Pumpkin Seed Oil Creeping Up on Coconut in Popularity

Coconut oil is so a few months ago.

October 28, 2014, 11:23 AM
PHOTO: Pumpkin seed oil is giving coconut oil a run in popularity among skin-care enthusiasts.
Pumpkin seed oil is giving coconut oil a run in popularity among skin-care enthusiasts.
Getty Images

— -- Still using coconut oil for your skin-care needs? That's so ... a few months ago. The beauty set has moved on to a more seasonal ingredient.

Time to replace your coconut oil with pumpkin seed oil, it seems. "It's super trendy right now," said Alexis Wolfer, editor of The Beauty Bean and author of “The Recipe for Radiance.”

She said it has seen a steady growth in popularity in the past few years, especially come fall.

Jillian Wright, owner of the Jillian Wright Clinical Skin Spa in Manhattan, said she frequently uses pumpkin in her facials. Pumpkin serum, or oil, she said, is great for "tired, lifeless, dehydrated and oxygen-deprived skin."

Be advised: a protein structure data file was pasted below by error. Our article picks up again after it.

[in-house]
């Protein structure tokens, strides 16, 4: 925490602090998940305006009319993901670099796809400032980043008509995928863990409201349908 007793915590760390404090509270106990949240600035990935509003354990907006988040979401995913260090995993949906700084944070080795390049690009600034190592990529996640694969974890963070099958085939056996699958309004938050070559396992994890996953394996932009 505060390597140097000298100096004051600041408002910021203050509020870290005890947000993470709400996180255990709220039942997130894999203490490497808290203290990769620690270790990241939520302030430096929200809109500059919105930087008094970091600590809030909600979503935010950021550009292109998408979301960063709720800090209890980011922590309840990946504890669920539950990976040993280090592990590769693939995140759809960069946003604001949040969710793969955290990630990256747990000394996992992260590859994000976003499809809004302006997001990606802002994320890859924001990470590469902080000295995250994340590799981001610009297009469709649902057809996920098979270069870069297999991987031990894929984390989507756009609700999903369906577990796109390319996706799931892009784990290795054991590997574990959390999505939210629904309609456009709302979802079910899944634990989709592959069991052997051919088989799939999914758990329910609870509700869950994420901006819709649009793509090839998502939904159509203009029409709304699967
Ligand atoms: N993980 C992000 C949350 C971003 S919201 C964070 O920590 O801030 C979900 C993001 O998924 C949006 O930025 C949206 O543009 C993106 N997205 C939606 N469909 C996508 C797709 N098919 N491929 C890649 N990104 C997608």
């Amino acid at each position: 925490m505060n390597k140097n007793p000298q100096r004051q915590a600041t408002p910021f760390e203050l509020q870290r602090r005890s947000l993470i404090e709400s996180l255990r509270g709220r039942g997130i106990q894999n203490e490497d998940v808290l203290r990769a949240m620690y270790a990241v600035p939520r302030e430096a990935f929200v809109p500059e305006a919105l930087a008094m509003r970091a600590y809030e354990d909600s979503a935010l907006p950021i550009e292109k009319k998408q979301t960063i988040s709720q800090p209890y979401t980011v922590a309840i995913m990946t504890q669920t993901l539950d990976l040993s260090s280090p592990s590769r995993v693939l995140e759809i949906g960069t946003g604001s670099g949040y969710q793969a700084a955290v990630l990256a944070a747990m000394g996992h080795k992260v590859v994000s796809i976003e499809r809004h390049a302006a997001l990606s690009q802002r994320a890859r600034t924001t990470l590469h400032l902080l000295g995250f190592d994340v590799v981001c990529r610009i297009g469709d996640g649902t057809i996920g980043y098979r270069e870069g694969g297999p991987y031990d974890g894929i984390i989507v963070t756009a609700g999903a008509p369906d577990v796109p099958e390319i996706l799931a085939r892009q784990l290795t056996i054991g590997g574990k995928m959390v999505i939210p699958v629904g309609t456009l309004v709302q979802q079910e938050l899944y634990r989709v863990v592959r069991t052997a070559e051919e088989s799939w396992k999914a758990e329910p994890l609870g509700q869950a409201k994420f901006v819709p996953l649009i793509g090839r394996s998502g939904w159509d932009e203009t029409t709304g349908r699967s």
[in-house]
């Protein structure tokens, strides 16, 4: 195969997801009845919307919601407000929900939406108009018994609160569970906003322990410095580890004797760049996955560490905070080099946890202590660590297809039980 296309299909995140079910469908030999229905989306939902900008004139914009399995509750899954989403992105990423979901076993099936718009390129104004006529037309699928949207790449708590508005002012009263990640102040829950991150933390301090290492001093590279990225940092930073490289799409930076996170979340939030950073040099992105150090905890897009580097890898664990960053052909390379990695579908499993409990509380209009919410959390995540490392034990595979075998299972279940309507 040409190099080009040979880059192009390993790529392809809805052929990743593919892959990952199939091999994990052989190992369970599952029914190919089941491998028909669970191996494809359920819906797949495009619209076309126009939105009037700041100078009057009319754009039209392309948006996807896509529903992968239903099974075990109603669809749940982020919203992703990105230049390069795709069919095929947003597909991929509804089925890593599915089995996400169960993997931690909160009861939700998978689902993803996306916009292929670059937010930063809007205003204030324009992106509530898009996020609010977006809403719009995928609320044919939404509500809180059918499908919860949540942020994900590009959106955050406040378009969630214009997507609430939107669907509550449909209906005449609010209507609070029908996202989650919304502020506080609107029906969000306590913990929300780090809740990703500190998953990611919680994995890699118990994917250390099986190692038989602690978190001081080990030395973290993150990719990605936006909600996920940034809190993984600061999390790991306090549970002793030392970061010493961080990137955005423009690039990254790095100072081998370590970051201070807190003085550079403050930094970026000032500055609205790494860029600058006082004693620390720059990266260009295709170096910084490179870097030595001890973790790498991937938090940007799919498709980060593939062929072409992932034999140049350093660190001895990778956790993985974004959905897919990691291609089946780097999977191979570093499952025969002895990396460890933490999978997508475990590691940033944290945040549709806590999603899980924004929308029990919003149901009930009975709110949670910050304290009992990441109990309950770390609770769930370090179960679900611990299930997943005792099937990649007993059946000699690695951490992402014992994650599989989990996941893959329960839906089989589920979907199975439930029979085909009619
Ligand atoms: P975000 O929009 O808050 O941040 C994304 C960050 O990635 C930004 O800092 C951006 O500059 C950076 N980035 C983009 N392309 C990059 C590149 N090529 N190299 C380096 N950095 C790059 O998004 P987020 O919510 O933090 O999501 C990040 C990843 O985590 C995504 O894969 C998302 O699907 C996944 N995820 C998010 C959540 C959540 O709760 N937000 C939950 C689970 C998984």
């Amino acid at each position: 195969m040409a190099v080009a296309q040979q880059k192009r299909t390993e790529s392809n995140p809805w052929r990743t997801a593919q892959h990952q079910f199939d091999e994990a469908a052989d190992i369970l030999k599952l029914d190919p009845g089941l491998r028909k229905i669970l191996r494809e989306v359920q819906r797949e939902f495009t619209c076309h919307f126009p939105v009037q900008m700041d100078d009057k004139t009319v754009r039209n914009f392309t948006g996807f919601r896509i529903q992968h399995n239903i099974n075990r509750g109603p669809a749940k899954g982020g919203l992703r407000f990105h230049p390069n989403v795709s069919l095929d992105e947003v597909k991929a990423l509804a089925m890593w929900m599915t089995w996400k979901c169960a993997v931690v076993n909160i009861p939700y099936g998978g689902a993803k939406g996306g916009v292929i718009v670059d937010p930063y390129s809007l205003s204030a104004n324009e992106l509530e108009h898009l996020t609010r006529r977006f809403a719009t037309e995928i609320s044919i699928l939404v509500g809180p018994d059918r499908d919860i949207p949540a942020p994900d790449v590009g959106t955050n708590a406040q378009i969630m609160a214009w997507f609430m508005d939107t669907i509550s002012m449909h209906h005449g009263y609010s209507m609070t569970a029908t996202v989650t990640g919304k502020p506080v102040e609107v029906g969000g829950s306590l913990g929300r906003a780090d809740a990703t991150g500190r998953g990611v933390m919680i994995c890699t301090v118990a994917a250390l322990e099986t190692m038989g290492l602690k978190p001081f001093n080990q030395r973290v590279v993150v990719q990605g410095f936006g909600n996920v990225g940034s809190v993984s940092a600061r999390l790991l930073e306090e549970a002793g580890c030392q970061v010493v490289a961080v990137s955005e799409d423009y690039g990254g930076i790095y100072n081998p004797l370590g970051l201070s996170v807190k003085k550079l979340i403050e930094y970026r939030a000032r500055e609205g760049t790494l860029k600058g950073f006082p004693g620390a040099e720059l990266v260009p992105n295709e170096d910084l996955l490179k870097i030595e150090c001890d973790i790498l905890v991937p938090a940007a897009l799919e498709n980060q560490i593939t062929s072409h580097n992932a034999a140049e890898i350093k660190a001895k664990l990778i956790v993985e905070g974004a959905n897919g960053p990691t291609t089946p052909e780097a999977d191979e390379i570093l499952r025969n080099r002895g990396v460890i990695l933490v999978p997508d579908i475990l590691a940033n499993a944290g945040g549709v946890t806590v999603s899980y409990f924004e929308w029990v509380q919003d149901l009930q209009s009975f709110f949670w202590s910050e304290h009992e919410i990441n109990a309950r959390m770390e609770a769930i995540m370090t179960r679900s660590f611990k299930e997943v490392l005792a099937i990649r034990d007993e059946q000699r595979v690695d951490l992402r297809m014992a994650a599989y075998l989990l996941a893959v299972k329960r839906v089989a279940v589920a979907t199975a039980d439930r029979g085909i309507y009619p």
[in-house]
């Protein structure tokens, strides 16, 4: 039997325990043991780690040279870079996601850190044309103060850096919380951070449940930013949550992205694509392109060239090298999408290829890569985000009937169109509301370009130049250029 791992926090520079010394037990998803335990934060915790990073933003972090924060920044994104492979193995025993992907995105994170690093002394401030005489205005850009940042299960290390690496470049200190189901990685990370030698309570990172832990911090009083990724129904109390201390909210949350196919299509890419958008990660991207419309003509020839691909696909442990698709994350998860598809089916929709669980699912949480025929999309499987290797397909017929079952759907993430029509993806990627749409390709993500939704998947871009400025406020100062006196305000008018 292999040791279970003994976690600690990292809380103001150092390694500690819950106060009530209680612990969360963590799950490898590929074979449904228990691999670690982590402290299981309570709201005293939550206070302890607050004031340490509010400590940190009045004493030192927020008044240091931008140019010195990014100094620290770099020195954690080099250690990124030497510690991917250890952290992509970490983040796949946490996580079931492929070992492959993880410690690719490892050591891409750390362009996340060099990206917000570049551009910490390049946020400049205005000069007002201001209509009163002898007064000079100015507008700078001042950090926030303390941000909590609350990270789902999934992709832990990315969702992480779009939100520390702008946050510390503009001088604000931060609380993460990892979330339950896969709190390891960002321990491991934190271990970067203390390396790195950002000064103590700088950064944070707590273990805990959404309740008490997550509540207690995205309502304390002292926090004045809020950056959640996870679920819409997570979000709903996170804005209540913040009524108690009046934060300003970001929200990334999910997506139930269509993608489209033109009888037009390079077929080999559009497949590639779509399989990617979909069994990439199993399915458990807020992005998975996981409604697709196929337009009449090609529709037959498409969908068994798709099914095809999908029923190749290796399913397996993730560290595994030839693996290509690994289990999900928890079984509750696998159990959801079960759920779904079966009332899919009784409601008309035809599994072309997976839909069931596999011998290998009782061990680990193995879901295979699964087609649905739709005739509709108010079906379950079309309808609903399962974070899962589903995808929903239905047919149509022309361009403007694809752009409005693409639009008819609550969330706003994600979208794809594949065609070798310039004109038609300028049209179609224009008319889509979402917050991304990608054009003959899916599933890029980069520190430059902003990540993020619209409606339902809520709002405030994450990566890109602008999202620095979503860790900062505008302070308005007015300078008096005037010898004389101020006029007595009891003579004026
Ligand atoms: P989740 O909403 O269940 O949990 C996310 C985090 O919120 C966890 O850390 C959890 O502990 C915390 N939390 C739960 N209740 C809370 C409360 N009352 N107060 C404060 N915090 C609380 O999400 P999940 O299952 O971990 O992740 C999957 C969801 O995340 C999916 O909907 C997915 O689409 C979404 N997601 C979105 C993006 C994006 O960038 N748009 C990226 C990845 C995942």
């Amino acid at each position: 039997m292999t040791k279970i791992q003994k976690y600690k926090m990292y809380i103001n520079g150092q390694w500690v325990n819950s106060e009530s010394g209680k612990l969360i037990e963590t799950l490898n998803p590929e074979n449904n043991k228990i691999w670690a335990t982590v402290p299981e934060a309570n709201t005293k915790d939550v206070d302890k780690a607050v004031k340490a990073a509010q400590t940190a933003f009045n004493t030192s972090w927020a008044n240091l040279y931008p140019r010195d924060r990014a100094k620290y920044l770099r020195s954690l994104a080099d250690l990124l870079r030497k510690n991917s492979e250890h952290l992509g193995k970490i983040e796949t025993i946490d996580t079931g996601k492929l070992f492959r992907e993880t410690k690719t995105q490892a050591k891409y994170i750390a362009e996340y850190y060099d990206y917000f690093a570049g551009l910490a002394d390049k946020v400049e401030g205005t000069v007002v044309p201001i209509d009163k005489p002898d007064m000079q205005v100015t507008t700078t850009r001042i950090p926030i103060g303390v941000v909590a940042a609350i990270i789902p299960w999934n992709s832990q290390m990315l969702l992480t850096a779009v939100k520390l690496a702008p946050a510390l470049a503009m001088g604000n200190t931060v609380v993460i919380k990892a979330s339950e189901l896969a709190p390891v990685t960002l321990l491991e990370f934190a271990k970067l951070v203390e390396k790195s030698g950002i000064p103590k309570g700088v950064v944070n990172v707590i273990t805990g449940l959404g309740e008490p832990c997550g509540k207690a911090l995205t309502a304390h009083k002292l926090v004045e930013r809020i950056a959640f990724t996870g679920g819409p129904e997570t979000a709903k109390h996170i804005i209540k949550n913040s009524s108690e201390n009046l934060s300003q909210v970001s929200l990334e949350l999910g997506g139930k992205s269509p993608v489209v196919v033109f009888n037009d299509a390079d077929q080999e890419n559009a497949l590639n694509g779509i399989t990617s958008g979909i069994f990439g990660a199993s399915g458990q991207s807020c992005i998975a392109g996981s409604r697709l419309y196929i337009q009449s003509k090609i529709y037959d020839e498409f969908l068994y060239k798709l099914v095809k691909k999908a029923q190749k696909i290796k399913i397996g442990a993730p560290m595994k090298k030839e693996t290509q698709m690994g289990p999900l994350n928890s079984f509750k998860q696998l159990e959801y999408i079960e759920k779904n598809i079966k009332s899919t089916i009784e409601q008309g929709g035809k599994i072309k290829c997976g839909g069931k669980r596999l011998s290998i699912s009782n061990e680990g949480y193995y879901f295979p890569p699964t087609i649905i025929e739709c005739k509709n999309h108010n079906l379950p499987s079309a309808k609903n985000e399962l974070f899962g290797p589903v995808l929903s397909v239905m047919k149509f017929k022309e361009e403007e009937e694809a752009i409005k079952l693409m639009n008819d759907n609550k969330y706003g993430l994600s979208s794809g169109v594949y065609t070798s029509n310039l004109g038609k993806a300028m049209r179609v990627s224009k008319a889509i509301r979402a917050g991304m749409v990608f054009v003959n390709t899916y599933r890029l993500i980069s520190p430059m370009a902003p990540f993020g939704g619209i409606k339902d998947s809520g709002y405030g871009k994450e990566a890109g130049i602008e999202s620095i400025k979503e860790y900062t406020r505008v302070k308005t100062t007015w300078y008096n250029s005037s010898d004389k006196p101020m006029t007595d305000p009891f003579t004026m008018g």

Wright uses it for facial massages and softening the skin before extractions.

OM Aroma & Co.’s "bestselling" Pumpkin Seed Renew Serum sells for $58 on its website. And luxury skin-care brand Soveral sells a $94 Nourishing Body Oil with pumpkin and castor oil as the main ingredients.

But far cheaper versions -- in both capsule and liquid from -- can be found online. An 8.5-ounce bottle of Flora organic pumpkin oil is sold for $20. La Tourangelle Toasted Pumpkin Seed Oil, meant to be used primarily on food as a salad dressing or dips, is $13.

Pumpkin oil's popular predecessor, coconut oil, is similarly used both topically on the body and in food. There was also, of course, the recent oil-pulling craze for which coconut was a popular choice.

"Pumpkin seed oil is packed with healthy fats to hydrate and vitamin A to encourage cell turnover, which helps keep skin looking younger, prevent breakouts, and even fade scars," author Wolfer said.

It also has vitamin E that helps to promote healing. "It's great for both acne prone and aging skin," she added.

And while coconut oil isn't rich in vitamin A or E, it has lauric acid that, Wolfer said, serves a similar purpose to vitamin A when used topically. She said coconut oil is antimicrobial and antibacterial, where pumpkin seed oil isn't.

"Bottom line, they're both great for your skin," Wolfer said, "and like with your diet, which you wouldn't want to be comprised of one food, your beauty routine should similarly include more than one ingredient."

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